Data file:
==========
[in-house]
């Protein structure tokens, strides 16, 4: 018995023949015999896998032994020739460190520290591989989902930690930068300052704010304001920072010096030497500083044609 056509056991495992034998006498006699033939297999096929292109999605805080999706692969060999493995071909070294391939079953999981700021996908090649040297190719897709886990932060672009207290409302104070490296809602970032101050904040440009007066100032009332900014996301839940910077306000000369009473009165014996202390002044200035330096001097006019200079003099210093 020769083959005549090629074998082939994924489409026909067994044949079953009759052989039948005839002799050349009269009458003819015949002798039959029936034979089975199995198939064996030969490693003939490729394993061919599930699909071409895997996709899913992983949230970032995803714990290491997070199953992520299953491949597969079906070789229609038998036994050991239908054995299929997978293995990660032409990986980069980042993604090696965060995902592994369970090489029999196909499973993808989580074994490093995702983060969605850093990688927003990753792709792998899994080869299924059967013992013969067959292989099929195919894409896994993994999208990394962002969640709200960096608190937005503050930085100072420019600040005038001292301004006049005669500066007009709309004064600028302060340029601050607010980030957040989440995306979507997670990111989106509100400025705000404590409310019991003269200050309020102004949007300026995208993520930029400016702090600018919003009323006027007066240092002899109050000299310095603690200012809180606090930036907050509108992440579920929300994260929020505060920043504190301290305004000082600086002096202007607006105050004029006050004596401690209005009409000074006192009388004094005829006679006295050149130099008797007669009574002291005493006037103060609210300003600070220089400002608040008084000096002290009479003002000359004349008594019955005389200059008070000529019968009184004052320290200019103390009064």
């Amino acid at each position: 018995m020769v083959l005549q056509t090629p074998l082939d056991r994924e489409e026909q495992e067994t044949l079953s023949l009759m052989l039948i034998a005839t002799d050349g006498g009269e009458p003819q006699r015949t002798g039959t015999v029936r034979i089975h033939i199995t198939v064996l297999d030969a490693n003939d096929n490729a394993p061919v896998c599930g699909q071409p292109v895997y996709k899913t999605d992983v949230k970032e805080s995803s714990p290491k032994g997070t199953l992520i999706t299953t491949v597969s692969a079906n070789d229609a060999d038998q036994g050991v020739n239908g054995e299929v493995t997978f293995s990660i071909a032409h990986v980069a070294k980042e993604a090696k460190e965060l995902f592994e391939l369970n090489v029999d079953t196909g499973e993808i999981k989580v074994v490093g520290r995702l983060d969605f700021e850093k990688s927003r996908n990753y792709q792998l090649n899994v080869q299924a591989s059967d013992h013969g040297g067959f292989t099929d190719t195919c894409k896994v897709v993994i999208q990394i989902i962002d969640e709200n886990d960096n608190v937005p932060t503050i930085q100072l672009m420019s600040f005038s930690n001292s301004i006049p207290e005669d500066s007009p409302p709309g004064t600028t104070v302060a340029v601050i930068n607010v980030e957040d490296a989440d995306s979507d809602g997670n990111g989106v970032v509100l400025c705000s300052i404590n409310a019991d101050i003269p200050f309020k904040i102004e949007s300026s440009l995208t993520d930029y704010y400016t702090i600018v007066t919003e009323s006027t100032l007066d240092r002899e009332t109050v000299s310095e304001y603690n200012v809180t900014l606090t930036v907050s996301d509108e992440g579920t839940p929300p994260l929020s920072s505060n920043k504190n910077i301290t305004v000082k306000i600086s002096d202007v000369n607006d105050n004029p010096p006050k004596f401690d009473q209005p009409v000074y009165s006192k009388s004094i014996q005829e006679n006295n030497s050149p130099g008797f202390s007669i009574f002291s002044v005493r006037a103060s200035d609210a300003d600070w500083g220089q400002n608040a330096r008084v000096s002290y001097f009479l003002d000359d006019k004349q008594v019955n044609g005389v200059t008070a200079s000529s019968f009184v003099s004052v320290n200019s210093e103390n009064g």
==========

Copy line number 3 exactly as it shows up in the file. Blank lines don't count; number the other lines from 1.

């Amino acid at each position: 018995m020769v083959l005549q056509t090629p074998l082939d056991r994924e489409e026909q495992e067994t044949l079953s023949l009759m052989l039948i034998a005839t002799d050349g006498g009269e009458p003819q006699r015949t002798g039959t015999v029936r034979i089975h033939i199995t198939v064996l297999d030969a490693n003939d096929n490729a394993p061919v896998c599930g699909q071409p292109v895997y996709k899913t999605d992983v949230k970032e805080s995803s714990p290491k032994g997070t199953l992520i999706t299953t491949v597969s692969a079906n070789d229609a060999d038998q036994g050991v020739n239908g054995e299929v493995t997978f293995s990660i071909a032409h990986v980069a070294k980042e993604a090696k460190e965060l995902f592994e391939l369970n090489v029999d079953t196909g499973e993808i999981k989580v074994v490093g520290r995702l983060d969605f700021e850093k990688s927003r996908n990753y792709q792998l090649n899994v080869q299924a591989s059967d013992h013969g040297g067959f292989t099929d190719t195919c894409k896994v897709v993994i999208q990394i989902i962002d969640e709200n886990d960096n608190v937005p932060t503050i930085q100072l672009m420019s600040f005038s930690n001292s301004i006049p207290e005669d500066s007009p409302p709309g004064t600028t104070v302060a340029v601050i930068n607010v980030e957040d490296a989440d995306s979507d809602g997670n990111g989106v970032v509100l400025c705000s300052i404590n409310a019991d101050i003269p200050f309020k904040i102004e949007s300026s440009l995208t993520d930029y704010y400016t702090i600018v007066t919003e009323s006027t100032l007066d240092r002899e009332t109050v000299s310095e304001y603690n200012v809180t900014l606090t930036v907050s996301d509108e992440g579920t839940p929300p994260l929020s920072s505060n920043k504190n910077i301290t305004v000082k306000i600086s002096d202007v000369n607006d105050n004029p010096p006050k004596f401690d009473q209005p009409v000074y009165s006192k009388s004094i014996q005829e006679n006295n030497s050149p130099g008797f202390s007669i009574f002291s002044v005493r006037a103060s200035d609210a300003d600070w500083g220089q400002n608040a330096r008084v000096s002290y001097f009479l003002d000359d006019k004349q008594v019955n044609g005389v200059t008070a200079s000529s019968f009184v003099s004052v320290n200019s210093e103390n009064g």